Earth Has 12% Fewer Mangroves Than Previously Thought, New Satellite Data Reveals

mangrove photo

photo: Tim Keegan via flickr

We've known the world's mangrove forests have been declining for some time, but new satellite imagery from the US Geological Survey and NASA shows that the situation is worse than we thought: More accurate mapping tells us there are 12.3% fewer mangroves than previously believed.The research, published in Global Ecology and Biogeography, has produced what is being described as the world's most definitive map of mangroves and calculates there are approximately 53,190 square miles remaining globally.

Furthermore, even though some 118 countries have mangroves, three-quarters of these forests are found in just fifteen countries, and just under 7% of them are currently protected. In total, Asia has 42% of remaining mangroves, while 21% are found in Africa, 15% in North and Central America, 12% in Oceania, and 11% in South America.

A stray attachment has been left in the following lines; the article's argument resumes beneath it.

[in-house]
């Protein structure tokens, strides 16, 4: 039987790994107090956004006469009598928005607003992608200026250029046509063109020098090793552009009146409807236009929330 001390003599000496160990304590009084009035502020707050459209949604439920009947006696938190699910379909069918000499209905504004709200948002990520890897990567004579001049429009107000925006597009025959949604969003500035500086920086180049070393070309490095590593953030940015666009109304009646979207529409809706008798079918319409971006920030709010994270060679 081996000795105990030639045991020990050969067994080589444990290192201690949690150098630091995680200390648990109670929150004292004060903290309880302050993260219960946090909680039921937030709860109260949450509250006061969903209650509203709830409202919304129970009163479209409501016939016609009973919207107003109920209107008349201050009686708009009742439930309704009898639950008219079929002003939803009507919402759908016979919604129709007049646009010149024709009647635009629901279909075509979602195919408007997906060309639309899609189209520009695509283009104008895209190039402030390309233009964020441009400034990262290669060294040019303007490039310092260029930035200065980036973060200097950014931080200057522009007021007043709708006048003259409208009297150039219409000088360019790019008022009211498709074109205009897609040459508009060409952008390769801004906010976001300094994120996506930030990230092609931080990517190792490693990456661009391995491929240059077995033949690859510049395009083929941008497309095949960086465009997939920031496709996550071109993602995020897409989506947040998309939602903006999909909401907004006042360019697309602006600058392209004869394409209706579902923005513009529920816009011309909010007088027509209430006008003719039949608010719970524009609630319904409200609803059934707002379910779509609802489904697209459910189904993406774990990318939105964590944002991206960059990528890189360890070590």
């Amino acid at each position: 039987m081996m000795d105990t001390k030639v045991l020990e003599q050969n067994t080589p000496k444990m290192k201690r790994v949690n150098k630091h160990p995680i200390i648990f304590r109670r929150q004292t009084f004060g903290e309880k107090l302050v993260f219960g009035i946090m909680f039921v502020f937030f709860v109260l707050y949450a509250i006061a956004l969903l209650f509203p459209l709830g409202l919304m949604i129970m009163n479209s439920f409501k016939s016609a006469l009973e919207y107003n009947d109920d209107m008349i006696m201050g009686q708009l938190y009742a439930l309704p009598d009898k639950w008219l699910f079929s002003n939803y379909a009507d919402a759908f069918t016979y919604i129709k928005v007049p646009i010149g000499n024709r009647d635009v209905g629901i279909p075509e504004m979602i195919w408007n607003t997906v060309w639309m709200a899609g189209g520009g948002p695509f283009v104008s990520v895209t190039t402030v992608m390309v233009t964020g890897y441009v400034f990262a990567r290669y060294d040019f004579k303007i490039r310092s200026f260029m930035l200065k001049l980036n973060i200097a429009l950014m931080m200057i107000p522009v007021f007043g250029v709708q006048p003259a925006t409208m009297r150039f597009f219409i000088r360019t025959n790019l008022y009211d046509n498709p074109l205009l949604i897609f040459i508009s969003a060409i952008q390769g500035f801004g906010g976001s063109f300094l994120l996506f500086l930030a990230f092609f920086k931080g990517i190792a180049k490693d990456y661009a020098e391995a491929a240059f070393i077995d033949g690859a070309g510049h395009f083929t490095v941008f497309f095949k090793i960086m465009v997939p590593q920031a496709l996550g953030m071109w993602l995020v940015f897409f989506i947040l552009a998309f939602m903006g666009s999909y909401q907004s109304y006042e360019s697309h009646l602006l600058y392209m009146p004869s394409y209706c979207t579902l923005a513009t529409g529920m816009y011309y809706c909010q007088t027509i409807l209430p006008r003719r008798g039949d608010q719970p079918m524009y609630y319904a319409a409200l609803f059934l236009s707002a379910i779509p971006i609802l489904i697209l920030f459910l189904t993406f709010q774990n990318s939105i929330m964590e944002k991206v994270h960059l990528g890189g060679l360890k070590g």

Many Remaining Mangroves in Degraded State
Dr Chandra Giri of the USGS says,

The current estimate of mangrove forests of the world is less than half what it once was, and much of that is in a degraded condition. It is believed that 35% of mangrove forests were lost from 1980 to 2000 which has had an impact on the coastal communities that use mangrove forests as a protective barrier from natural disasters such as hurricanes and tsunamis.

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More on Mangroves:
Mangrove Loss Left Burma Exposed to Cyclone
World's Mangroves Being Destroyed Four Times Faster Than Other Forests
Sixteen Percent of the World's Mangroves Threatened With Extinction
Mangroves & Coastal Wetlands Store 50 Times More Carbon Than Tropical Forests by Area